Can we stop the politicization of the Holocaust? - interview

The solution to the modern-day politicization of the Holocaust is education, according to APL official Tamir Yizhaq Wertzberger.

 Zsolt Semjén, Deputy Prime Minister of Hungary (photo credit: YOSSI ZELIGER)
Zsolt Semjén, Deputy Prime Minister of Hungary
(photo credit: YOSSI ZELIGER)

BUDAPEST – The solution to the modern-day politicization of the Holocaust – seen lately in the connection made by anti-government protesters between Nazi and COVID-19 restrictions – is education, Tamir Yizhaq Wertzberger, foreign affairs director at the Action and Protection League (APL) told The Jerusalem Post at the European Jewish Association’s annual conference in Budapest on Tuesday.

How is it possible that this preposterous connection could even be made? “It is coming from misunderstanding and ignorance of the young generations of what the Holocaust actually was,” he said.

“Antisemitism is like a virus in that it keeps mutating and adopting different forms,” EJA director Alex Benjamin said at the opening of the panel on the topic. The reason for this one, said Wertzberger, is a severe lack of education.

“Antisemitism is like a virus in that it keeps mutating and adopting different forms”

Alex Benjamin, director of EJA

The APL tracks antisemitism and attempts to tackle it by a few methods. Originally founded in Hungary in 2012, it expanded to be pan-European a few years ago.

In December 2020, the Simon Wiesenthal Center announced that of its top ten trends in antisemitism and anti-Zionism, blaming Jews for the COVID-19 pandemic led the pack. This was nine months after the pandemic began.

Haredi Jews prepare for the upcoming fesitval of Rosh Hashanah, Mea Shearim, Jerusalem, September 15, 2020 (credit: YONATAN SINDEL/FLASH90)Haredi Jews prepare for the upcoming fesitval of Rosh Hashanah, Mea Shearim, Jerusalem, September 15, 2020 (credit: YONATAN SINDEL/FLASH90)
 

Today, one in 20 Europeans has never heard of the Holocaust, according to Stavros Kalafatis, Greece’s deputy interior minister. And “those who survived are now too old or no longer among us to describe the horrors they experienced.”

Wertzrberger spoke of a 95-year-old woman Holocaust survivor who was featured in one of the videos shown by EJA during the conference. “She reminded me of my Holocaust survivor grandparents and reinforced the notion that my own children will learn about the Holocaust from the education systems that they are in.”

But is that a realistic approach to take today?

“I don’t know how much they are telling about the Holocaust or in what ways,” he said. “We are trying to monitor and influence as much as we can, but for me – [someone] who was raised among Holocaust survivors and heard their testimonies firsthand – [I can only hope that] my children will learn about it from history books.”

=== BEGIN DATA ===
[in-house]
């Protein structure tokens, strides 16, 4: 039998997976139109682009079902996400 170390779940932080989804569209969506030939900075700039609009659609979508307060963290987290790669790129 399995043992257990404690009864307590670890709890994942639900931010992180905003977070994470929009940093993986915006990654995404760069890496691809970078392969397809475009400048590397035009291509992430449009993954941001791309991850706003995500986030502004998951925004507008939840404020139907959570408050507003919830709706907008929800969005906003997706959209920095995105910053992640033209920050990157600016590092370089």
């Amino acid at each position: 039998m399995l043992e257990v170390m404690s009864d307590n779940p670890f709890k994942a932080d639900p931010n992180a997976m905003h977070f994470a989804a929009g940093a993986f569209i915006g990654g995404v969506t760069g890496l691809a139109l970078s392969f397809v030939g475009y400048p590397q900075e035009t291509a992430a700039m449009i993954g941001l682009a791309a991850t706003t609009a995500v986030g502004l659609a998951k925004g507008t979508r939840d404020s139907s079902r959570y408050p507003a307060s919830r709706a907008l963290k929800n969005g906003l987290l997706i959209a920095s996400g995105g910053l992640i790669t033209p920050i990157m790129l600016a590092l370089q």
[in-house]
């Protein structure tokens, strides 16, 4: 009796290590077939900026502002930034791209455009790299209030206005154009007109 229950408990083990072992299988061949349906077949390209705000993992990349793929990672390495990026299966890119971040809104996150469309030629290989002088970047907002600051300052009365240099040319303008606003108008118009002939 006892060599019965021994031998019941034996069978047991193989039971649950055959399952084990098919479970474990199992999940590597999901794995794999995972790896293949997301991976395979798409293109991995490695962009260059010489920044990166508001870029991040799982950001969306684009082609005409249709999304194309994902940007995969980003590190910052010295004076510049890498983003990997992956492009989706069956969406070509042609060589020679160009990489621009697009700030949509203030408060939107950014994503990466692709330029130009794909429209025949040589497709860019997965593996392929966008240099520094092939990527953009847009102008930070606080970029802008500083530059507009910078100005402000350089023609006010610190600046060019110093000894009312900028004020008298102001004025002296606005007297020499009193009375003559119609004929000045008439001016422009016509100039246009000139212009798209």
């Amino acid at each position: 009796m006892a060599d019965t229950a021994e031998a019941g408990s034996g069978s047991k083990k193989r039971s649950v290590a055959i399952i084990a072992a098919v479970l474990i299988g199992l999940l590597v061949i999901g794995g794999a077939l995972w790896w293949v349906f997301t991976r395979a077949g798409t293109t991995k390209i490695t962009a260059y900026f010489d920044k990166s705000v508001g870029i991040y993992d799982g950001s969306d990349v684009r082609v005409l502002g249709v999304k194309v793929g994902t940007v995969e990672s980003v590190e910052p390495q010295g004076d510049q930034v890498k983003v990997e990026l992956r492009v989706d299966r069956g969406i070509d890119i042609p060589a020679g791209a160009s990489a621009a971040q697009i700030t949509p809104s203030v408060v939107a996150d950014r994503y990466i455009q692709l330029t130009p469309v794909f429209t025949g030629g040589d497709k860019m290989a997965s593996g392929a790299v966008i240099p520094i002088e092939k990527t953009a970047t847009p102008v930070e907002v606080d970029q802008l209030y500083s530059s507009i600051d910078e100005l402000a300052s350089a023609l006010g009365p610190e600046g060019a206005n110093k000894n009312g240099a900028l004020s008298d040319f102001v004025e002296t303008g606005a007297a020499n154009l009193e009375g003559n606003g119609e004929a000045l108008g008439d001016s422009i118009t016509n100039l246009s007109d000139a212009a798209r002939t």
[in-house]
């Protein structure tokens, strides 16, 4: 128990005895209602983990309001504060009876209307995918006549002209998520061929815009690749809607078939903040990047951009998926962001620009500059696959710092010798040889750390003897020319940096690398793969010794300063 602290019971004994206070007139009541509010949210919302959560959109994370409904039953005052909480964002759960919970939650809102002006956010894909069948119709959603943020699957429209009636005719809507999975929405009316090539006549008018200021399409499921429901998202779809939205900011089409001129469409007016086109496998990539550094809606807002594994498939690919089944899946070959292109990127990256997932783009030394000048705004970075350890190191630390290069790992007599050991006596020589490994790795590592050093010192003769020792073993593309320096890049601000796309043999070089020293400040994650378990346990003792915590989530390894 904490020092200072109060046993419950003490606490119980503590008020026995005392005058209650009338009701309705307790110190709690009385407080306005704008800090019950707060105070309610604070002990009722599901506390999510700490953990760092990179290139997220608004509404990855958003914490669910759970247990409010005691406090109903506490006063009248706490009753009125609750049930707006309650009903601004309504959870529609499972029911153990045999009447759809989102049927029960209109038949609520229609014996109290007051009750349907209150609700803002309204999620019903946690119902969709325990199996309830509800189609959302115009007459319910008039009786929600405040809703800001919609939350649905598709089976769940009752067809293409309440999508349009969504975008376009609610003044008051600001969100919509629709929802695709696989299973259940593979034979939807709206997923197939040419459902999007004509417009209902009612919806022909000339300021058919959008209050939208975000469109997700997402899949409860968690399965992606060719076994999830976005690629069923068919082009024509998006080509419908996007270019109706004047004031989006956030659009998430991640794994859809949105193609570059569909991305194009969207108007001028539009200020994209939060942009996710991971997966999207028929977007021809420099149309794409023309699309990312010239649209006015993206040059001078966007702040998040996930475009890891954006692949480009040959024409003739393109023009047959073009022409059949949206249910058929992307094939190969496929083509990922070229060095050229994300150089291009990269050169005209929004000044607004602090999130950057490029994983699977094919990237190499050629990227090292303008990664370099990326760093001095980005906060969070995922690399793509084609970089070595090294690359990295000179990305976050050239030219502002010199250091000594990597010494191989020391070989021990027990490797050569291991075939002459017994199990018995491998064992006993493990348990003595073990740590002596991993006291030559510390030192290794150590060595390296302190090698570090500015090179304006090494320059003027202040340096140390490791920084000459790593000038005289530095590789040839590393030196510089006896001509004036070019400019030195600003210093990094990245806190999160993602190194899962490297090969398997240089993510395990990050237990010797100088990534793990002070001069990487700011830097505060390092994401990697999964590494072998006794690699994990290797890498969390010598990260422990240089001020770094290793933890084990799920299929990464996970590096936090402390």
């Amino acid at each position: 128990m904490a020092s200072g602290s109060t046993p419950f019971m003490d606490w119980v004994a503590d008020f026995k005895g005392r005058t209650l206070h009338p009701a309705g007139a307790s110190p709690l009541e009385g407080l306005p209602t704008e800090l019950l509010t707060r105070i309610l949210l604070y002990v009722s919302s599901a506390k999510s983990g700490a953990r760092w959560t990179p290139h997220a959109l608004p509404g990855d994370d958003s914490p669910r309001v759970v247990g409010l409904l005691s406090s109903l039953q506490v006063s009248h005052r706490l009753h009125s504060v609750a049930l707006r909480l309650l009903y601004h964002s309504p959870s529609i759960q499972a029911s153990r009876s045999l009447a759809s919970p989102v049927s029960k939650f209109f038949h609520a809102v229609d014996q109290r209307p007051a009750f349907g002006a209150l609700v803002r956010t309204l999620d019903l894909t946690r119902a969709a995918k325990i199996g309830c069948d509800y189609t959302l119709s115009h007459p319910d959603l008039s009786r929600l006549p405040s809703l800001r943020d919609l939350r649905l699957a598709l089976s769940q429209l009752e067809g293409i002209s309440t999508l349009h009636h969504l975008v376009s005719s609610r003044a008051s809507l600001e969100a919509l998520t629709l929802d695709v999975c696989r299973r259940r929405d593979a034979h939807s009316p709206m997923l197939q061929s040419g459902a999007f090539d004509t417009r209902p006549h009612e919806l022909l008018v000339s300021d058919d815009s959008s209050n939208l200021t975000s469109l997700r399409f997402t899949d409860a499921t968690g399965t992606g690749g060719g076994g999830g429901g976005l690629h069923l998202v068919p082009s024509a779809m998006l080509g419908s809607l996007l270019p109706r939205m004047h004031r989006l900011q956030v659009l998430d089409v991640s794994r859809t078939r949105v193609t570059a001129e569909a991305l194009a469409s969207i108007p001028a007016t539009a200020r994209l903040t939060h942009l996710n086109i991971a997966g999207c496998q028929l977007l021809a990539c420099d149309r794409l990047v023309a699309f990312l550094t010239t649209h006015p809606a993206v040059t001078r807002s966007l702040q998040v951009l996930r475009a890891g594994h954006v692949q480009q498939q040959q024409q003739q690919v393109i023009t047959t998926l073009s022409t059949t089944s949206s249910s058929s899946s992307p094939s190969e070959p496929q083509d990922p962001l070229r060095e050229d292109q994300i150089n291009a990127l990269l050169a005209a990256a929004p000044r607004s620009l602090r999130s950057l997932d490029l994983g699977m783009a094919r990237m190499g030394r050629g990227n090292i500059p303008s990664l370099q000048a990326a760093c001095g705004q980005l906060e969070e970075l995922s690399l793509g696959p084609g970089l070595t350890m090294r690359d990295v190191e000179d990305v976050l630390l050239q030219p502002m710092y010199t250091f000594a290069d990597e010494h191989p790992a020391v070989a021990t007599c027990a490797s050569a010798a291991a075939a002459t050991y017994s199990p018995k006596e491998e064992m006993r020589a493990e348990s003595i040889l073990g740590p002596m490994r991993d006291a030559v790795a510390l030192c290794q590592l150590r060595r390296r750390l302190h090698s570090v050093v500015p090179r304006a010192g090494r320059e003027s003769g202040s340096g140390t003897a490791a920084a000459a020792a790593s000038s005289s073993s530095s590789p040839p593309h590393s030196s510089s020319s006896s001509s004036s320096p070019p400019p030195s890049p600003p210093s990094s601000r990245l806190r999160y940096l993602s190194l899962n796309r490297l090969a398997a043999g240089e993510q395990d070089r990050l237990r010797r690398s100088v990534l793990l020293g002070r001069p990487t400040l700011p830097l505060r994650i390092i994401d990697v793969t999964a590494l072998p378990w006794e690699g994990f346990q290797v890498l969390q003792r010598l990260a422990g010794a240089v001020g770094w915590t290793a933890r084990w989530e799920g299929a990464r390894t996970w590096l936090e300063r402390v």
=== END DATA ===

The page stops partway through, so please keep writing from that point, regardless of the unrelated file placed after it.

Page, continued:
Wouldn’t you hope that that’s enough? That the education system is good enough? 

“What we see is that it is not.”

Holocaust education is part of the Hungarian core curriculum, noted Hungary’s Deputy Prime Minister Zsolt Semjén during the conference. “We have zero-tolerance towards antisemitism.”

If people are going to the streets and comparing government restrictions during a global pandemic with the greatest genocide in human history, “that shows us that it’s not enough,” argued Wertzberger.

“If they are actually making these comparisons, they obviously don’t really know what the Holocaust was.”

And if they knew?

“If they knew, they would probably respect it much more.”

The pandemic was a very extreme situation that forced people out of their comfort zones, Wertzberger said, explaining why this phenomenon came about. “In the Holocaust, people didn’t have food to eat. People today are comparing that to not being able to leave their homes for a few days. Those are absolutely not the same.”

Where is it coming from and how do we fight it?

The people who are spreading false information about COVID-19 are the same ones who are against taking in Ukrainian refugees and promote the “denazification” of Ukraine, noted Polish Senator Michal Kaminski.

Nicola Beer, vice-president and chairperson of the Working Group Against Antisemitism in the European Parliament, listed a number of ways in which the elected body is tackling the issue.

Included were the appointment and position of Katharina Von Schnurbein, the first European Commission Coordinator on Combating Antisemitism; the Digital Services Act passed by the commission to protect the rights of online users; and the implementation of the International Holocaust Remembrance Alliance’s definition of antisemitism by all EU bodies.

“To have real impact, implementation is needed,” Beer said. “Nobody can hide behind the freedom of speech or of expression. Those freedoms are not absolute, and antisemitism is a line that cannot be crossed.”